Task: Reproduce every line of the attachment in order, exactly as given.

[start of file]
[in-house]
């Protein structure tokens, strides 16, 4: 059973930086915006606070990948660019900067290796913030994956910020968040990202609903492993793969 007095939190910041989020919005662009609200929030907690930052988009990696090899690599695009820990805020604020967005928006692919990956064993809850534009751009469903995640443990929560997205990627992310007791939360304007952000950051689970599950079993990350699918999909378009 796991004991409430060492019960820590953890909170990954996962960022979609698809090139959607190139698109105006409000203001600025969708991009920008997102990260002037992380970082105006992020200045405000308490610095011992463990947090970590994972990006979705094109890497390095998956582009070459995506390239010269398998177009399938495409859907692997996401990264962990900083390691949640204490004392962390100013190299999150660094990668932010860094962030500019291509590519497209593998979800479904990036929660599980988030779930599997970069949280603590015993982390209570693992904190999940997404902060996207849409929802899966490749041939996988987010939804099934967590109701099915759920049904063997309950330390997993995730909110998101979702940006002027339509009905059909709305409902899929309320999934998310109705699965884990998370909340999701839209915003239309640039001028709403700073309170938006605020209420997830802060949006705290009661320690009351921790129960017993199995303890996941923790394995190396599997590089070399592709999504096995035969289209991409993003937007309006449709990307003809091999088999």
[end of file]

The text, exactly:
[in-house]
């Protein structure tokens, strides 16, 4: 059973930086915006606070990948660019900067290796913030994956910020968040990202609903492993793969 007095939190910041989020919005662009609200929030907690930052988009990696090899690599695009820990805020604020967005928006692919990956064993809850534009751009469903995640443990929560997205990627992310007791939360304007952000950051689970599950079993990350699918999909378009 796991004991409430060492019960820590953890909170990954996962960022979609698809090139959607190139698109105006409000203001600025969708991009920008997102990260002037992380970082105006992020200045405000308490610095011992463990947090970590994972990006979705094109890497390095998956582009070459995506390239010269398998177009399938495409859907692997996401990264962990900083390691949640204490004392962390100013190299999150660094990668932010860094962030500019291509590519497209593998979800479904990036929660599980988030779930599997970069949280603590015993982390209570693992904190999940997404902060996207849409929802899966490749041939996988987010939804099934967590109701099915759920049904063997309950330390997993995730909110998101979702940006002027339509009905059909709305409902899929309320999934998310109705699965884990998370909340999701839209915003239309640039001028709403700073309170938006605020209420997830802060949006705290009661320690009351921790129960017993199995303890996941923790394995190396599997590089070399592709999504096995035969289209991409993003937007309006449709990307003809091999088999």